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Chasing the Zionist dream, one settlement at a time

We must not wait for the international community to approve construction in Judea and Samaria. That will come once Israel has established the facts on the ground.

Homes being built in Na’ale, in the Binyamin region of Samaria, Feb. 8, 2017. Photo by Flash90.
Homes being built in Na’ale, in the Binyamin region of Samaria, Feb. 8, 2017. Photo by Flash90.
Eyal Zisser
Eyal Zisser is a lecturer in the Middle East History Department at Tel Aviv University.

Exactly one year ago, Israel was poised to realize the dream of applying sovereignty to large parts of Judea and Samaria with U.S. support and the tacit consent of a few Arab states. Israel, however, chose not to take this path, preferring the immediate achievements of the signing of the Abraham Accords to a possible confrontation with the Palestinians and the international community.

The realization of the sovereignty dream was postponed and, as Israel Hayom’s Ariel Kahana argued earlier this week, may have been missed entirely. With Joe Biden now president of the United States, it will take a massive effort, and maybe even a miracle, to advance such a move.

This is clear from the recent statements by U.S. Secretary of State Tony Blinken, in which he stopped short of endorsing former President Donald Trump’s recognition of the Golan Heights as part of Israel. He said that unlike Israel’s practical control over the territory, which America fully supports, the question of sovereignty would need to be dealt with in legal and other talks when Syria can get back on its own two feet.

Blinken’s comments were a blessing in disguise because they make clear that the new U.S. administration recognizes the reality on the ground, both in the Golan Heights and in Judea and Samaria, and is in no rush to push for change.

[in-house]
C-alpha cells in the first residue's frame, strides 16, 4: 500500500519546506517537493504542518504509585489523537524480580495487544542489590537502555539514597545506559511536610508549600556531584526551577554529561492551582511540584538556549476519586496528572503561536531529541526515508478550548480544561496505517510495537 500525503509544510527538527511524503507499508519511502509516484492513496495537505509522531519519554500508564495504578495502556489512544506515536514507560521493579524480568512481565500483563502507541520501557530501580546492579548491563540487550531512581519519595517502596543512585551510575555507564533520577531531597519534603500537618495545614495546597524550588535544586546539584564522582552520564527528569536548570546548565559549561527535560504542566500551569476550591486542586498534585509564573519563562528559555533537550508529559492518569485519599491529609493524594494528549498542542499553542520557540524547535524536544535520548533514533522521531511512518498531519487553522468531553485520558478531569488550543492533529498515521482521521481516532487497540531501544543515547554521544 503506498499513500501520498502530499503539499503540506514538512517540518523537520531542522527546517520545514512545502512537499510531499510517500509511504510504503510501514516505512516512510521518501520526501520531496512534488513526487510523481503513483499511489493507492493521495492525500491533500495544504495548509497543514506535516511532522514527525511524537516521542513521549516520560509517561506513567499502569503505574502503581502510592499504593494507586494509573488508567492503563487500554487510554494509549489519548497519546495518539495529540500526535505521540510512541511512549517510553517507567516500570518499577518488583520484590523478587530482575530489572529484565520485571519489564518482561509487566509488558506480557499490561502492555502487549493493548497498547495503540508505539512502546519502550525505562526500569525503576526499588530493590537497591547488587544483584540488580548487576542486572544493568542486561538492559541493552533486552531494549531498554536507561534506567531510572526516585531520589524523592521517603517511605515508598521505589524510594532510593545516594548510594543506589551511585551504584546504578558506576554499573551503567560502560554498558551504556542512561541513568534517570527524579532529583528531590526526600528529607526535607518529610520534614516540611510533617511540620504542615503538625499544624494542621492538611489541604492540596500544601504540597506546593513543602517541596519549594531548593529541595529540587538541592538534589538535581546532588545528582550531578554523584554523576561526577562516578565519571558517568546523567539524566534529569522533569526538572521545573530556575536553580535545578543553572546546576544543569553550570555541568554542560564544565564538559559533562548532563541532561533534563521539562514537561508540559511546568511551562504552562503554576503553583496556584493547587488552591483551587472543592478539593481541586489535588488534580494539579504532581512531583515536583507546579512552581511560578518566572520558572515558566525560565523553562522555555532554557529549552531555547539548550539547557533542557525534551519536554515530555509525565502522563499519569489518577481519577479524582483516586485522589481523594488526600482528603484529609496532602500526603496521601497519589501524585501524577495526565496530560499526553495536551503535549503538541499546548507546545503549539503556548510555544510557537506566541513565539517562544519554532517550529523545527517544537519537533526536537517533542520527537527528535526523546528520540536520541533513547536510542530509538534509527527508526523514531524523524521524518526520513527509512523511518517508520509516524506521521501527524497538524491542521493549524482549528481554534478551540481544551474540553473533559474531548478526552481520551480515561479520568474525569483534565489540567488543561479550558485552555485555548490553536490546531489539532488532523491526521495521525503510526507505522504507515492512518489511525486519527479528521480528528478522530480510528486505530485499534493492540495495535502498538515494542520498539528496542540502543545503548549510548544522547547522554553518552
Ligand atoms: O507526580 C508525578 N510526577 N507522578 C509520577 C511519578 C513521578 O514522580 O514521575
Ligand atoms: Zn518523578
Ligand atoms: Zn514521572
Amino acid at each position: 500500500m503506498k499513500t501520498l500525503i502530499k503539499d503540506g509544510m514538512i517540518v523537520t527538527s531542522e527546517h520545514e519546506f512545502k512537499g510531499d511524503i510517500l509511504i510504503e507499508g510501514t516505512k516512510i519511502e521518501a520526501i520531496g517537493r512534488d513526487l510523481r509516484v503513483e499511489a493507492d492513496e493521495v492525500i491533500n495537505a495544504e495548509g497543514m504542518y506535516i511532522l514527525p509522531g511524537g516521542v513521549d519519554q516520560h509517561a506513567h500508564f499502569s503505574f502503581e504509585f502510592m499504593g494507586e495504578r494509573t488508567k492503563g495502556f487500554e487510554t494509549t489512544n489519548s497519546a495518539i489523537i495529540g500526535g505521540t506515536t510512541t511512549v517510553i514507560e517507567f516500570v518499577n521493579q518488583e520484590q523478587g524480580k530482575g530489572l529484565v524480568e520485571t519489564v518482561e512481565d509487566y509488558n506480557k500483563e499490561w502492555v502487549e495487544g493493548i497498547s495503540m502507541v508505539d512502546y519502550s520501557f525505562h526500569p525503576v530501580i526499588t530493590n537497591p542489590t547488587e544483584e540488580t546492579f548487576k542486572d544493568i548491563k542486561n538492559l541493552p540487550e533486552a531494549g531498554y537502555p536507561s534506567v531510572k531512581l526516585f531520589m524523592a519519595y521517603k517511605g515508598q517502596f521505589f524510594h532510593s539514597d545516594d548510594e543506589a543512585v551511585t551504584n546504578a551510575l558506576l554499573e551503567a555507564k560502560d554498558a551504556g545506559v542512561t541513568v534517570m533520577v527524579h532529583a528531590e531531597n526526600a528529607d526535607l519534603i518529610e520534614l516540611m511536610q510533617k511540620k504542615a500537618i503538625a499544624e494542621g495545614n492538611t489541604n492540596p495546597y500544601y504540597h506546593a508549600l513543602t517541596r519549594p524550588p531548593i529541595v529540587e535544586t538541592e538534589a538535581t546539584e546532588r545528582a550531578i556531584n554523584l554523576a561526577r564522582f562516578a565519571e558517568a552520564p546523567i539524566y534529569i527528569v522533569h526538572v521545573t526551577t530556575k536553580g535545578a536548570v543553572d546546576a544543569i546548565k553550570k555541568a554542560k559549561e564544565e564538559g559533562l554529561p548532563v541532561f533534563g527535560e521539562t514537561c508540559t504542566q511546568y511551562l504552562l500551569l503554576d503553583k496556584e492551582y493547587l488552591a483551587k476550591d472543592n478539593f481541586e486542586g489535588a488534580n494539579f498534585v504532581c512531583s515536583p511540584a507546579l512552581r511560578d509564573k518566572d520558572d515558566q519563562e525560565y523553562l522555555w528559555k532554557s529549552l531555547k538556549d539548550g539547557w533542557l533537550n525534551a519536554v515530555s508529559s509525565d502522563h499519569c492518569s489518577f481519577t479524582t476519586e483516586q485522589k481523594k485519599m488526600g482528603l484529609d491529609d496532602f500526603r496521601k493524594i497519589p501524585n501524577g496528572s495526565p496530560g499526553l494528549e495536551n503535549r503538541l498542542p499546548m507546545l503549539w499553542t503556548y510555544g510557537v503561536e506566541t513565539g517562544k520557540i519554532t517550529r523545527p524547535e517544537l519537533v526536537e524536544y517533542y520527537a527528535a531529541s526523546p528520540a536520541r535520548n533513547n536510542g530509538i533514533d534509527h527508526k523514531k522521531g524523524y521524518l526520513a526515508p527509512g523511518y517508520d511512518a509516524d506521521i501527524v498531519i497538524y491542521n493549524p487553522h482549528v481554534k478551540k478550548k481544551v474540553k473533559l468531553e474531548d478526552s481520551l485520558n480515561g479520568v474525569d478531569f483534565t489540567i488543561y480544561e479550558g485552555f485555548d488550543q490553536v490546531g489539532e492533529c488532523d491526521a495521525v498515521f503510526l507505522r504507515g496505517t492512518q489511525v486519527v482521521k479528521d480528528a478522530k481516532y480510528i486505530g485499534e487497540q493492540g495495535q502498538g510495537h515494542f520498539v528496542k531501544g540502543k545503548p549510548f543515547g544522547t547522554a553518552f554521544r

After all, sovereignty as a slogan and symbol is important for residents of Judea and Samaria, and will certainly serve to bolster their sense of security. However, when it comes to the day-to-day lives and construction in their communities, it doesn’t make much of a difference. The settlement enterprise in Judea, Samaria and the Golan Heights arose and developed absent the formal application of Israeli sovereignty to those territories.

Israel would therefore be wise to return to the path of Zionism from time immemorial through the construction of house after house and settlement after settlement, and without waiting for the international community’s approval or recognition. That will come once Israel has established the facts on the ground.

Before Trump entered the White House, no state had ever recognized Israel’s sovereignty over eastern Jerusalem or any of the city’s western neighborhoods. It was Israel’s first prime minister, David Ben-Gurion, who decided in December 1949 to defy the U.N. resolution that would see Jerusalem become an international city by ordering the transfer of government offices there.

Nor did anyone recognize Israel’s territorial gains accomplished in the 1948 War of Independence. Many years later, numerous countries, including the United States, demanded that Israel return to the partition lines of 1947 as the basis for a compromise with the Arab world. Ben-Gurion, however, stood his ground. The rest, as they say, is history.

What matters, then, is not what other nations say, but rather what the Jewish people do. More importantly, the Jewish people must decide what they really want.

Is it a presence in and control of all of the territory, or just settlement blocs and areas of strategic importance? Does Israel seek to grant citizenship to residents of these areas, or does it strive to reach a different solution with the cooperation of Jordan or the Palestinian Authority?

In the meantime, we must get vaccinated, and we must continue to build because the path of Zionism and the State of Israel has always been one of action and not words.

This article first appeared in Israel Hayom.

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